Medical and Yoga: Studies That Highlight the Benefits of Yoga Practice


We explore studies that provide evidence of the benefits of this ancient practice, from reducing tension and reducing back pain to preventing dementia and increasing pain tolerance.

Reduces Inflammation

Medical and Yoga Study Reveals Potential for Inflammation Reduction

According to a comprehensive study published in Psychosomatic Medicine at the University of Ohio, frequent yoga practice reduces inflammation in the body by significantly. Two groups of participants were compared: those who practised yoga twice a week for one year and those with minimal yoga experience. According to the study, non-yoga practitioners’ C-reactive protein levels were nearly five times higher than those of regular yoga practitioners.

Relieves Stress

University of South Australia Study Shows Yoga’s Positive Impact on Stress Relief

The University of South Australia conducted a study on 131 subjects who practised yoga for an hour a week for ten weeks to examine the mental benefits of yoga. The control group, on the other hand, took relaxation and stress management classes. Yoga practitioners reported feeling much less stressed and anxious at the end of the study. Yoga practitioners experienced mental health improvements at a rate 7.8 times higher than control group participants.


Enhances Alertness

Yoga Practice Linked to Increased Alertness Among Breast Cancer Patients

It was a 12-week program of bi-weekly Iyengar yoga practice or a lecture series on health issues that 31 women recovering from breast cancer were given the choice of. Yoga participants reported a significant increase in alertness compared to those who attended the lecture program, and experienced 33% less fatigue than those who participated in the lecture program.

Boosts Pain Tolerance

Yoga Practitioners Show Higher Pain Tolerance, Study Suggests

In a study published in the journal Cerebral Cortex, researchers examined the pain tolerance of 14 regular yoga practitioners compared to a group of non-yoga practitioners . During a cold tolerance test, both groups immersed their hands in ice water to test their physical attributes. In the study, experienced yoga practitioners were able to endure cold water more than twice as long as non-yoga practitioners, indicating that they were more pain-tolerant.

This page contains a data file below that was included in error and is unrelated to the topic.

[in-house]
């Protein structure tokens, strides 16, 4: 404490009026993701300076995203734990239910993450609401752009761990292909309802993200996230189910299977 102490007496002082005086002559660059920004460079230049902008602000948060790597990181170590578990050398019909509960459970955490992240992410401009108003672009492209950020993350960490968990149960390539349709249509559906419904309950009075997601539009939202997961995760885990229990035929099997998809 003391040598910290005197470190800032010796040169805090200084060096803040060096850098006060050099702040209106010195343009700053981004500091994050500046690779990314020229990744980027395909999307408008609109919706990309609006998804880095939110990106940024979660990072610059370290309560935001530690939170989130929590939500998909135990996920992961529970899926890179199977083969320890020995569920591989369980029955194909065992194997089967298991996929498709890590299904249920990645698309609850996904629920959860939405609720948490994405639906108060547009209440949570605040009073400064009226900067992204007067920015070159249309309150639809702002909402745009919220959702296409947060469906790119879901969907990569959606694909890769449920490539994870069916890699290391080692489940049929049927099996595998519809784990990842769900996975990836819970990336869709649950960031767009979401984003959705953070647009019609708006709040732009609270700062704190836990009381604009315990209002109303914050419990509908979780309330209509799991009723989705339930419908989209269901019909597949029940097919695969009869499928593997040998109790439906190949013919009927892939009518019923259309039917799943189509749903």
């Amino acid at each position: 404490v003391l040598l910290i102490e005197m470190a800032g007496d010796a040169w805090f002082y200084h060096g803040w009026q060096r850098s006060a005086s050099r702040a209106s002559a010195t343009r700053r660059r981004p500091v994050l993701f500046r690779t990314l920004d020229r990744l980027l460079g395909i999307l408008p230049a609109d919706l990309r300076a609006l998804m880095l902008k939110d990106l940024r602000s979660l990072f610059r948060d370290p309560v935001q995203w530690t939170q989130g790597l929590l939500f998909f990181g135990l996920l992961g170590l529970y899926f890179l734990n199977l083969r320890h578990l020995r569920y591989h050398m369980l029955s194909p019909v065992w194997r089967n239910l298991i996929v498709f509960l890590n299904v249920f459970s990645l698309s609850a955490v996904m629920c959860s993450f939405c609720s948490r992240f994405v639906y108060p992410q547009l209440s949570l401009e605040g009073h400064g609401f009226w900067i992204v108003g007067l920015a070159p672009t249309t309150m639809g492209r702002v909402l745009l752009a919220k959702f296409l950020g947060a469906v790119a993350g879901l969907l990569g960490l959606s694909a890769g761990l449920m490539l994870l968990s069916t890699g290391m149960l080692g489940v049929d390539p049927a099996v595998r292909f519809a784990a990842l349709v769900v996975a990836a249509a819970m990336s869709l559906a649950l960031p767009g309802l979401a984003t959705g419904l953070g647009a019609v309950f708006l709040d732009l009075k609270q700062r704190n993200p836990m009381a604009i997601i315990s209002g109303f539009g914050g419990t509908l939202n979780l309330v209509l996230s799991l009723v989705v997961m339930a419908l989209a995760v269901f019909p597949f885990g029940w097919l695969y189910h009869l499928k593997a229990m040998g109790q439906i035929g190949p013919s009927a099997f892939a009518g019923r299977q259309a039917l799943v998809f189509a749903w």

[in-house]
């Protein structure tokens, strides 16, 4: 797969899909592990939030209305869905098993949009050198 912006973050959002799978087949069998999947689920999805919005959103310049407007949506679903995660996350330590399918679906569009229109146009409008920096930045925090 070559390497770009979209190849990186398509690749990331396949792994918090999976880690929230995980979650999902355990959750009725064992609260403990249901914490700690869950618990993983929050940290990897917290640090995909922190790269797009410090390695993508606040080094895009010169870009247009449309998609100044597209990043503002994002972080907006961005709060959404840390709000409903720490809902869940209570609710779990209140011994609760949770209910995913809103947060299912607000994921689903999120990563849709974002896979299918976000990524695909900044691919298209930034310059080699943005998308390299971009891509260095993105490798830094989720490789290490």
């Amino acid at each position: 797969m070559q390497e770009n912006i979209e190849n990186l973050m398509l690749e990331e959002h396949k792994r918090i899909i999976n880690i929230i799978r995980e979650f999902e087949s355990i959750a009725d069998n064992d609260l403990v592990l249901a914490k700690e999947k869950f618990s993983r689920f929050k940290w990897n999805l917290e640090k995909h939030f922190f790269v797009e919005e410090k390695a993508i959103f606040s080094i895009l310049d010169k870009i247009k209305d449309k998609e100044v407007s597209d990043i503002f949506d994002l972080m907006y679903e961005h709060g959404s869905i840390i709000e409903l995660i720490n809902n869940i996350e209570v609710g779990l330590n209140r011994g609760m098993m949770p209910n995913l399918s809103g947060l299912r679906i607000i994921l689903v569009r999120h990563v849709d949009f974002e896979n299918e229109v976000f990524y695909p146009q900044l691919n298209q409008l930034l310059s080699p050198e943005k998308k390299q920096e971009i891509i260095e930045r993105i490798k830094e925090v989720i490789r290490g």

Assists in Quitting Smoking

Scientific Studies Reveal Yoga’s Potential in Overcoming Smoking Withdrawal

Researchers from the University of Oregon in Portland conducted 14 clinical trials that explored the effects of yoga and meditation on smoking cessation. Yoga practice was found to reduce withdrawal symptoms and support quitting attempts. The results of two clinical trials showed that yoga practitioners consumed less cigarettes and had a lower urge to smoke than non-practitioners.

Alleviates Lower Back Pain

University Studies Confirm Yoga’s Effectiveness in Lower Back Pain Relief

The University of Boston and Pittsburgh conducted a study that divided 320 participants into three groups over a course of a year: yoga practitioners (75 minutes per week), physical therapy treatment recipients, and back pain relief practitioners. Both the yoga group and the treatment group experienced significant pain relief. Additionally, 22 percent less medication was required by the yoga group and the treatment group. A positive correlation was also found between regular yoga practice and reduced back pain.


Promotes Healthy Eating Habits

Insights from a US Health Survey Reveal Yoga’s Influence on Healthy Diet Choices

In 2012, over 34,000 U.S. citizens aged 18 and over participated in a health survey revealing that 40 percent of yoga practitioners adopted healthier eating habits as a result of their practice.

Enhances Quality Sleep

Impact of Yoga Practice on Sleep Quality Explored in a 2005 Study

There were 120 participants divided into three groups in a study examining how yoga affects sleep quality: regular yoga practice, herbal sleep treatments, and a control group. The yoga practitioners reported a 10 minute reduction in the time it took to fall asleep compared with their pre-yoga practice after six months. Furthermore, the yoga group reported heightened alertness, while the other groups reported no significant changes in sleeping patterns.

Reduces Blood Pressure

Northwick Park Hospital Study Demonstrates Yoga’s Blood Pressure-Lowering Effects

A study conducted at Northwick Park Hospital in England involved 39 participants with high blood pressure. One group practised yoga for six weeks, while the other group received a relaxing treatment other than yoga. In both groups, blood pressure levels decreased, but the reduction was greater significant in the yoga group. In a subsequent phase, the control group also practised yoga for six weeks, achieving a reduction in blood pressure similar to the first group.

Helps in weight Loss

Study Shows Yoga’s Impact on Weight Loss in Overweight Individuals

A study conducted in Karnataka, India in 2016 divided 80 extremely overweight men into two groups. One group practised yoga for 14 weeks, while the other was a control group without exercise.


Improves memory and prevents dementia

According to a study published in the Journal of Alzheimer’s Disease, 25 volunteers aged 55 and older who reported memory difficulties benefited from yoga practice. The subjects were divided into two groups – one group practised yoga for an hour a week and meditation for 20 minutes a day. The second group participated in memory-boosting exercises.


Researchers found that the verbal skills of the participants in both groups improved at similar rates. However, the visual memory of the yoga practitioners improved significantly more.

Leave a Reply

Your email address will not be published. Required fields are marked *